Last week I attended the second annual Latino Health Summit presented by United for Health. The group, which started in March 2010, addresses health disparities among the Latino community.
In 2009, Hispanics/Latinos were more likely to exhibit risk behaviors such as smoking and engaging in binge drinking compared to the total Colorado population, according to the Colorado Office of Health Disparities. They were also more likely to be overweight or obese than the Colorado population as a whole. These disparities are especially important when you consider that Colorado’s Hispanic population, the state’s primary minority group, increased by 41% over the past decade to 1.04 million. Hispanics now make up 16.9 percent of the Colorado population.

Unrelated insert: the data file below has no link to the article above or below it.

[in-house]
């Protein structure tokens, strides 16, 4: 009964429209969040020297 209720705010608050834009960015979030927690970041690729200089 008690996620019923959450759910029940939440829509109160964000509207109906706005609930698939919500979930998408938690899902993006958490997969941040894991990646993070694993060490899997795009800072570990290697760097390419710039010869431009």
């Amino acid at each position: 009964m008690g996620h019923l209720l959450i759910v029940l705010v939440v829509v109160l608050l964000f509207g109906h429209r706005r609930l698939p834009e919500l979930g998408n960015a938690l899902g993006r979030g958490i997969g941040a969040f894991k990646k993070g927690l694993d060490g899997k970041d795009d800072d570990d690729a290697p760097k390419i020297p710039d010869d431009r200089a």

The purpose of this year’s conference was to put the “action” into the action plan created after last year’s summit. The six identified priority action areas are unifying a voice for Latino health, Latino health needs, engage and equip today’s leaders, create tomorrow’s leaders, research and evaluate culturally relevant practices and break down the silos to spread success.
Colorado Lt. Gov. Joe Garcia talked about the commitment to education by the Hickenlooper administration, the importance of early health care education for parents and children and how to begin addressing the health needs of the Hispanic population.
One point the lieutenant governor made that really resonated with me was the need for better health data I think this is true of all of Colorado.
Part of the reason this got my attention is that CHI, on behalf of The Colorado Trust, has just concluded the 2011 Colorado Household Survey (a new name will be unveiled soon by The Colorado Trust), which will help fill the gap in health data. The survey is an effort to more accurately assess the issues surrounding health insurance coverage and to provide information over a multiyear period about health care coverage and access. The findings will be available in the coming months.